Poirot: Series 9 Blu-ray Review: Well-made Mysteries

Agatha Christie was as prolific a writer as she was popular. According to Guinness, she is the best-selling novelist of all time. She has sold some four billion novels and her works have been translated into at least 103 languages. At her death, she had written 66 mystery novels, six romance novels (under the pen name Mary Westmacott), 153 short stories, 22 plays/radio plays/teleplays, and a handful of other works.

Hercule Poirot is, perhaps, her most famous and long-lived characters, and possibly her best. She wrote 33 novels featuring the Belgian detective and more than 50 short stories. He has been played by a slew of actors on television and the movies including Albert Finney, Ian Holm, Tony Randall, and Alfred Molina.

Since 1989, David Suchet has portrayed the character in 70 episodes over 13 series. With the conclusion of Curtain, which aired just last week in England, every major literary work Christie penned about Poirot has been filmed for the drama. The show has been released multiple times in various home-video formats and orders, but most recently Acorn Media has been releasing the show on Blu-ray in the original air date order.

Series 9 includes four movies which originally aired from December 2003 – April 2004. The episodes are as follows:

Five Little Pigs: Sixteen years after Caroline Crale (Rachael Stirling) was convicted and hanged for the murder of her husband Amyas (Aidan Gillen), her daughter Lucy (Aimee Mullins) hires Poirot to prove Caroline’s innocence. It features a lot of flashbacks and scenes being retold from multiple points of view. Poirot proves he can solve a case simply by hearing testimony and having no access to the crime scene.

Sad Cypress: Engaged lovers Elinor (Elisabeth Dermot Walsh) and Roddy (Rupert Penry-Jones) receive an anonymous letter that someone is working their wealthy aunt (Diana Quick) in an attempt to take her fortune from them (Elinor expects to inherit the wealth.) Suspicions are cast upon Mary (Kelly Reilley,) the lodge-keeper’s daughter. Romantic entanglements ensue, and when Mary is murdered, Elinor is tried and convicted of it. Poirot is hired by Peter Lord (Paul McGann) who is in love with Elinor and believes her innocent.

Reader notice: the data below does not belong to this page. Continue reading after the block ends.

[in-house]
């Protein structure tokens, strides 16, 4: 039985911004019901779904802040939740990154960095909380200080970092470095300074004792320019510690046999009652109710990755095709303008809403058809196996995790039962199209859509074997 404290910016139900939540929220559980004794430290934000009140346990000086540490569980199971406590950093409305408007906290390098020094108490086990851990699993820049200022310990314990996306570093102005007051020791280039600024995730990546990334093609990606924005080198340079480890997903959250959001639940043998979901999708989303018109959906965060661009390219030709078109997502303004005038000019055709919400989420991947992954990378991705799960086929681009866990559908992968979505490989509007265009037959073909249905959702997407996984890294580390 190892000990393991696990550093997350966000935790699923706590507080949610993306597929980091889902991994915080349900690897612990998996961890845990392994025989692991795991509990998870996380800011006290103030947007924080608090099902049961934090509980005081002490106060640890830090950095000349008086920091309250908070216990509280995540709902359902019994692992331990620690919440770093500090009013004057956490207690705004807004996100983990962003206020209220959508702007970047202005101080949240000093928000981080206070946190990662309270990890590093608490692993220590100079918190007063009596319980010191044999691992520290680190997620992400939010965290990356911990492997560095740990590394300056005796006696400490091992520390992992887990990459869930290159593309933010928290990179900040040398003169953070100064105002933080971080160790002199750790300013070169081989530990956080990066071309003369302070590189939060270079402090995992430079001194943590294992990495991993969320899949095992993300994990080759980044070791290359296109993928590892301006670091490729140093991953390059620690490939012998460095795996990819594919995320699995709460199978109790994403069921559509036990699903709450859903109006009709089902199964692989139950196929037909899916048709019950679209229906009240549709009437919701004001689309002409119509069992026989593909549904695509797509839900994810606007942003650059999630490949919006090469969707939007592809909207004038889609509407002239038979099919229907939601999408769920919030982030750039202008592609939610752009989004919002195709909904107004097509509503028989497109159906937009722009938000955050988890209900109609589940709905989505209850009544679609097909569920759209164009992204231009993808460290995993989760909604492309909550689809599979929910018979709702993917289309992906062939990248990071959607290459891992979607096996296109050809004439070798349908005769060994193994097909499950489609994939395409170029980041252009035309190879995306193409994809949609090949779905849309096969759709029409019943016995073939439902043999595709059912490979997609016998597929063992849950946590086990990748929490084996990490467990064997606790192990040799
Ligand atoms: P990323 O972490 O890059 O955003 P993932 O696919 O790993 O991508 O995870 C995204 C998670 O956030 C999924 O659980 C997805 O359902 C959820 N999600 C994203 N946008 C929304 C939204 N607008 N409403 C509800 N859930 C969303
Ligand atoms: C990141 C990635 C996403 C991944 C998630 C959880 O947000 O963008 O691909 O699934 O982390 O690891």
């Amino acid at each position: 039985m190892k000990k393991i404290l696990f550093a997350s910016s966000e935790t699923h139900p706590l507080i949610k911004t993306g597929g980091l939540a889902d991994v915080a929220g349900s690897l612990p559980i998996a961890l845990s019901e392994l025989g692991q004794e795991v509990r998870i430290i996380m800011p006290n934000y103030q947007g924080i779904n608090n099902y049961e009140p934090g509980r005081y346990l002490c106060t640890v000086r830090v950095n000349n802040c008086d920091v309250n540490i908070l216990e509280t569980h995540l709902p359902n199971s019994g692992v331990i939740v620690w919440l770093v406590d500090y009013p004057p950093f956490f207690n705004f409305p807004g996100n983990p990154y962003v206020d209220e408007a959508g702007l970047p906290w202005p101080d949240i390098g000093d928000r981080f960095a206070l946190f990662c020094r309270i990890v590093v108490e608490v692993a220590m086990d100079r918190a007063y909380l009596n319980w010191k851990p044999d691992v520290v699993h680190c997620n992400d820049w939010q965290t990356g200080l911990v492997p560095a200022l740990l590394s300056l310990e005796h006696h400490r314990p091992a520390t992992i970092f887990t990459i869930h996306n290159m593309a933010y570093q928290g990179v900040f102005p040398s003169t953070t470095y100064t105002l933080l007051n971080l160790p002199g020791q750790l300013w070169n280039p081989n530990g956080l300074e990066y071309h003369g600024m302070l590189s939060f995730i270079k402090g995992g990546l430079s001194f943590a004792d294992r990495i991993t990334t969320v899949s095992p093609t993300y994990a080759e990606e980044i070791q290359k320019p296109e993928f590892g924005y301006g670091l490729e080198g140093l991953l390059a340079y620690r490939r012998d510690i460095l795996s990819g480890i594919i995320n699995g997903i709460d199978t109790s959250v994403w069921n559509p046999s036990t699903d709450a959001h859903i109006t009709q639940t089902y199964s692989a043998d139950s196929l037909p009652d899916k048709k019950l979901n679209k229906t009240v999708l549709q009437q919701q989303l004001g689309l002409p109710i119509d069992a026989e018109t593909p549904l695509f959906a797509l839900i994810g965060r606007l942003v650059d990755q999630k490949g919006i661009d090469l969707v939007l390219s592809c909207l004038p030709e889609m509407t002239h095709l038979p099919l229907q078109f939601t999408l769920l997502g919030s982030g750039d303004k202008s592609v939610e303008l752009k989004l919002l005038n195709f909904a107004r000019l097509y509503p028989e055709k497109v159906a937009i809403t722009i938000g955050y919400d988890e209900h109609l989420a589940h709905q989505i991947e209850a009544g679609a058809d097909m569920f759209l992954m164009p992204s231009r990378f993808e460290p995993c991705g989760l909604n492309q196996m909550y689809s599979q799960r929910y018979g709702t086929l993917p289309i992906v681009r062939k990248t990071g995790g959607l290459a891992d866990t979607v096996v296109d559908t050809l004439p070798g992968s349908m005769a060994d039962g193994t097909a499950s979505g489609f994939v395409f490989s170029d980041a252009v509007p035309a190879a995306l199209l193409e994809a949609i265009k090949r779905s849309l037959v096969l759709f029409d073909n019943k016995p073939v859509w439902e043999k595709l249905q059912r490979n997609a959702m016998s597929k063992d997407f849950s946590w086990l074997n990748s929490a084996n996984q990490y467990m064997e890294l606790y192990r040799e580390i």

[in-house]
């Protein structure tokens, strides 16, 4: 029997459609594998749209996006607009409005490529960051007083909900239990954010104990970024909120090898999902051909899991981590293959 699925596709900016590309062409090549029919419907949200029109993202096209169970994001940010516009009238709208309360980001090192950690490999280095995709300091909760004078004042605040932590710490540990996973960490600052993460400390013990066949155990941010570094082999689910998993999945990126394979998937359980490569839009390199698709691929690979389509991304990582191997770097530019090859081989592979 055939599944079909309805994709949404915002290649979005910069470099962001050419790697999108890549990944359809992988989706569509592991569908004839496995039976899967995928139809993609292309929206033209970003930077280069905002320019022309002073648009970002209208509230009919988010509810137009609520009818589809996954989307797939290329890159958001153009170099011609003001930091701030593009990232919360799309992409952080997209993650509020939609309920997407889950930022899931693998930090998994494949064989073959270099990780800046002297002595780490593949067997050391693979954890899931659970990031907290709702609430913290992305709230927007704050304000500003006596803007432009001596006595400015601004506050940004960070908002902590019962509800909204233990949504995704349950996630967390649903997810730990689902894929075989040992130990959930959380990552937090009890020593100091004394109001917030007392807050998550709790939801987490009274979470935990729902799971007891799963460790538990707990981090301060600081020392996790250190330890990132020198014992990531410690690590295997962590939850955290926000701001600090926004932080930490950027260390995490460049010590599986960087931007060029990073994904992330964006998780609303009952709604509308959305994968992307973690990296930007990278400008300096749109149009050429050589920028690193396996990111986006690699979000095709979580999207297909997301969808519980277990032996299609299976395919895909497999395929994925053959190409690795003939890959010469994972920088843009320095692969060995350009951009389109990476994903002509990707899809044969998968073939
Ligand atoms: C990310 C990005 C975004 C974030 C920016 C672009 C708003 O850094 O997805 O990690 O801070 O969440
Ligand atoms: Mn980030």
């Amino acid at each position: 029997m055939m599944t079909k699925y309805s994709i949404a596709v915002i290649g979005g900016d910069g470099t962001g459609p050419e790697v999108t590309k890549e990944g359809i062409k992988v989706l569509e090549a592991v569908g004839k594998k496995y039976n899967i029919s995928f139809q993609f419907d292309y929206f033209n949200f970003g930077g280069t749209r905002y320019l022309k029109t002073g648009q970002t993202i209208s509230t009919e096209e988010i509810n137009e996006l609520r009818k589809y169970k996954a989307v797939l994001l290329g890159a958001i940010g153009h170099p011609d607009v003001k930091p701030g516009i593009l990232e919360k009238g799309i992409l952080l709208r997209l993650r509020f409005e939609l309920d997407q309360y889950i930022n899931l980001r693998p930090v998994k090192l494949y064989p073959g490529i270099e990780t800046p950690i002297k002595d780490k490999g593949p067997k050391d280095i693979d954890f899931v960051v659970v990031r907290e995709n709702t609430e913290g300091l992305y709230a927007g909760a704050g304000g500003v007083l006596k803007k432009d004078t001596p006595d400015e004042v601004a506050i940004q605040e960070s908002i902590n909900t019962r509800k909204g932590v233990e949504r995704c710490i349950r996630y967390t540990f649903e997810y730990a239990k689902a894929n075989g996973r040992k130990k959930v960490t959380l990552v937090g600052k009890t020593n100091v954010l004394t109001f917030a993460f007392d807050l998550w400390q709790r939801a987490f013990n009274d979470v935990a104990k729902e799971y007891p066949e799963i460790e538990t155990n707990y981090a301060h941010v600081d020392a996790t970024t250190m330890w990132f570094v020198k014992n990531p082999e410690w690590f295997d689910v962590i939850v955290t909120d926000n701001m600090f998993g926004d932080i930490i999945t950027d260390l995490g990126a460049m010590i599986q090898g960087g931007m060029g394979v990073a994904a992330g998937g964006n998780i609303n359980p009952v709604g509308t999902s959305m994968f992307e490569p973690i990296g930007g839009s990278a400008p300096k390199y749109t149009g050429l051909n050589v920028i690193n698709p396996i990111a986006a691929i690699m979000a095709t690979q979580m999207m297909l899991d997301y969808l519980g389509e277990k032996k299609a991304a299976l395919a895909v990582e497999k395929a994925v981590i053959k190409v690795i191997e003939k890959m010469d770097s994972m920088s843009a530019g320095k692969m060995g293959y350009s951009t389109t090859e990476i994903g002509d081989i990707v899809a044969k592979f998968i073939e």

Death on the Nile: One of Christie’s most popular novels involves multiple murders on a cruise ship sailing the Nile river with frequent stops amongst various Egyptian attractions.

The Hollow: Taking holiday in the country, Poirot stumbles upon the murder of a philandering Dr. John Christow (Jonathan Cake) as Christow’s wife Gerda (Claire Price,) his mistress Henrietta (Megan Dodds), and hostess Lucy (Sarah Miles) all stand over the corpse and are possible murderers. Complicating matters is the fact that Gerda is holding the murder weapon, which is quickly disposed of by Henrietta. No one in the house seems to want to tell the truth, and all do their best to keep Poirot from solving the case.

I’ve only read Death on the Nile but it follows the story fairly close and from what I’ve read the television series takes pains to remain very faithful to the books upon which they are based. Each movie is very well done and quite enjoyable. Much like Christie’s novels themselves, these stories don’t work particularly well as works of art, but they are quite serviceable as entertaining mysteries.

My favorite of this set was probably The Hollow as the characters were better fleshed out and the mystery kept me continually engaged. Although Death on the Nile was also quite enjoyable, though as I’ve read the novel and seen another movie adaptation, it’s solution is now predictable. The other two worked quite well for what they are.

I’ve not seen the show in its entirety, just episodes here and there sporadically. But the quality remains consistent. This is not one of the greatest dramas ever to enter one’s television set. There aren’t any deep meanings to be found, or deep artistic merit. But they are well-made mysteries that remain quite entertaining episode after episode. That’s a pretty grand thing when you get down to it.

The video looks good considering its video source. The only noticeable defect I found was in Death on the Nile. Several of the interior scenes have a very noticeable graininess to them. The audio as well is very serviceable. I could clearly hear the dialogue and while the background nose is minimal it was crisp and clear.

There are no special features.

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Mat Brewster

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